Saturday, November 15, 2014

What is an "Academic Program"? [Updated]

As the name suggests, "academic programs" are the focus of our APP process.  But what exactly do we mean when we talk about "academic programs"? It turns out that this particular term is used in several subtly different ways across the campus, so it is important for us to be as precise as we can about what it means in the context of APP.

[Updated: November 23, 2014: Please read on to see the draft/proposed list of academic programs that will be included in the APP process for AY 2014-15.]

The final report of the previous ad hoc committee provided the following definition as a starting point:
an academic program is any collection of activities that consumes resources and either:
  • contributes transcripted courses to a credential (i.e., UNST, Hons, IELP); or
  • leads to a credential (e.g., B.A., B.S., Minor, certificate, masters, doctorate, ...).
One weakness here is that this definition does not deal with issues of granularity: it would not be too hard to argue, for example, that anything on the spectrum from a single course section to the collected activities of the university as a whole could be considered as an "academic program" according to this definition. To clarify this, we need to identify conditions under which two collections of activities should be treated either as distinct programs, or else combined as a single program.

To address this issue, we have developed the following guidelines:
  • Two groups of activities that share substantially the same resources (i.e., it likely wouldn't make sense to do one without the other) should be combined.  Typical examples include: B.A./B.S. (or M.A./M.S.) degrees that differ only in their general education requirements; multiple flavors of Ph.D. within a single department; minors or certificates that are awarded using a subset of the classes in a corresponding major; etc.
  • Two groups of activities that differ significantly in the resources they use (including faculty, or courses, or facilities, or other factors) should be separated.  Typical examples of programs that would be treated as distinct include: undergraduate, masters, and doctoral degrees; standalone minors; etc.
Note that these later guidelines are intended only to provide an initial default grouping.  Final judgements regarding grouping in to programs should be made by the faculty and administration within individual units and departments.  At the time of writing, a specific process for soliciting and receiving this feedback has yet to be determined.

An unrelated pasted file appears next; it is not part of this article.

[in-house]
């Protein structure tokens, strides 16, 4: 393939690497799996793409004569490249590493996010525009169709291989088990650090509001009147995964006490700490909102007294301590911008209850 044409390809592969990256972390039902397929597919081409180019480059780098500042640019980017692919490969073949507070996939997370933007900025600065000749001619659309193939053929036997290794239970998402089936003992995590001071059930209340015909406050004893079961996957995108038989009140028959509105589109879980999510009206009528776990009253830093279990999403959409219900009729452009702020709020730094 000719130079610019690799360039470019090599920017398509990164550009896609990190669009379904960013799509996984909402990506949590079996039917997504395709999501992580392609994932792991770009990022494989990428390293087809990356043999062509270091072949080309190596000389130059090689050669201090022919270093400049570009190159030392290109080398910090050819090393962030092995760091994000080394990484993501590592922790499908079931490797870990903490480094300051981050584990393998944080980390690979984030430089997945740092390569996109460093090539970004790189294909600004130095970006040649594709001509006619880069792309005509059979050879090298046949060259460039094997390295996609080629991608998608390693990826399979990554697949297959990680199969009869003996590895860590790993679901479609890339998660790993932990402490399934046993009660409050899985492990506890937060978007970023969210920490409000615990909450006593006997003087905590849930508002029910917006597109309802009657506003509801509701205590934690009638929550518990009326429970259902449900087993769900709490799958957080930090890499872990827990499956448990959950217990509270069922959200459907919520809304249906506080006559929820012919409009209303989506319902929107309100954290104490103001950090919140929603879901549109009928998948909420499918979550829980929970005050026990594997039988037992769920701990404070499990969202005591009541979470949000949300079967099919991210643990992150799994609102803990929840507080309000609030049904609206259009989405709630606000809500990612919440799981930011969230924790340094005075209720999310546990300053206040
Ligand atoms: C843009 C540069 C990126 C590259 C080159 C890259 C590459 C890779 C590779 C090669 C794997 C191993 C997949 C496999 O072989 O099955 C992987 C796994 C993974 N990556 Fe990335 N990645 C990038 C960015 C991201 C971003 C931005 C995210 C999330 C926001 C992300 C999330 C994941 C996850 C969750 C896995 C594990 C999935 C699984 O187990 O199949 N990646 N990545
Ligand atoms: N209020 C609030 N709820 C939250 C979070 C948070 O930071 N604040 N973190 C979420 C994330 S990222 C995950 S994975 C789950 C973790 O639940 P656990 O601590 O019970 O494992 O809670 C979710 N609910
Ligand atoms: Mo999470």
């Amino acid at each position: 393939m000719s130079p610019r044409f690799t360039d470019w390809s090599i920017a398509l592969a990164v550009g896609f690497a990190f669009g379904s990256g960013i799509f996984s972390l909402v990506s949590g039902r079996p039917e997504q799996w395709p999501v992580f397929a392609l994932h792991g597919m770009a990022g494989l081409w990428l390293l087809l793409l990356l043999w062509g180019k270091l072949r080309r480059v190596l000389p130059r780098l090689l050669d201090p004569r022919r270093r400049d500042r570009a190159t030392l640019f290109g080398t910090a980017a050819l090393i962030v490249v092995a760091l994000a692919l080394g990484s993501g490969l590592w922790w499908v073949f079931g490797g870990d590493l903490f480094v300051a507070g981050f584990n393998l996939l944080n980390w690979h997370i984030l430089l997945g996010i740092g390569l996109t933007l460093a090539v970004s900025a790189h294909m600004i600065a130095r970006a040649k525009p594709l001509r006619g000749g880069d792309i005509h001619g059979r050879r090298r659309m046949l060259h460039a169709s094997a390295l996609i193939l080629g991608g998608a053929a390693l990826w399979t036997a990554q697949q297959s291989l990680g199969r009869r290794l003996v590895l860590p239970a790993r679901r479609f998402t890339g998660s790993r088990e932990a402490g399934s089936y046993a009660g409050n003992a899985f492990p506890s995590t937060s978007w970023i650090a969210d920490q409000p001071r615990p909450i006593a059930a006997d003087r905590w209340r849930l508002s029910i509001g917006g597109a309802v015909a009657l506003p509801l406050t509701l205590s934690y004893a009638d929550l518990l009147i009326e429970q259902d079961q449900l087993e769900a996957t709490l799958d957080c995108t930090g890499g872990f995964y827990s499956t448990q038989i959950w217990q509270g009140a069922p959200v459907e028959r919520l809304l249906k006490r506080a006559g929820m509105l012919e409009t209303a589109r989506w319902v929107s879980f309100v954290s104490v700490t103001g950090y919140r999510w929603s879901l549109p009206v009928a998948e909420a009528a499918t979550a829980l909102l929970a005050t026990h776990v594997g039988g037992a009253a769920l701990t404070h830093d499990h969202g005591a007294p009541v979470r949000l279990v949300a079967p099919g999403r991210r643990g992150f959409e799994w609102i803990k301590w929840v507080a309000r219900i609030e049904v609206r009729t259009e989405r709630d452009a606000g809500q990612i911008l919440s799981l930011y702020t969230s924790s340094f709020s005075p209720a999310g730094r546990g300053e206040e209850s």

We are aware of two types of educational programs that the proposals described above do not current identify:
  • Online programs, in which a degree or other credential is taught with a substantial, perhaps even complete, online component.  The data sources that we are currently working with do not always allow us to distinguish between students in traditional, primarily classroom-based programs and those who are engaged instead in online versions.
  • Preparatory programs, are offered in some parts of the University to provide a course of training that involves paid instruction but does not lead or contribute to a credential.  These courses are often offered as a way for incoming students, including those who are transitioning from a different discipline, to fill in missing background and gain the experience that they need, either to enter a regular academic program, or to prepare for employment.  To the extent that these programs consume resources, including class room space and faculty/staff time for instruction and administration, these activities should be considered for inclusion as academic programs.  The post-bac programs that are offered in some departments are examples of this, although they typically share the same courses as existing programs (e.g., an undergraduate program) and hence would not normally be separated out as a distinct program unless they involved special course developed and used exclusively for that preparatory program.
It is not clear if we will be able to support these as part of the current APP effort, or if their inclusion will be deferred to future iterations.

[UPDATED, November 23, 2014]
By applying the definitions and guidelines above to institutional data about the numbers of students who have graduated with specific academic credentials during the last six academic years, 2008-14, the APPC has drafted a proposed list of all academic programs across the university. Note, however, that the guidelines are intended only to provide an initial default grouping. Final judgements regarding grouping in to programs should be made, in response to this document, by the faculty and administration within individual units and departments.

APPC has also produced the following supplemental documents for those interested in limiting their review of the lists of programs to smaller sections of the University. These additional documents are provided for convenience only and do not add or change any of the entries in the main document: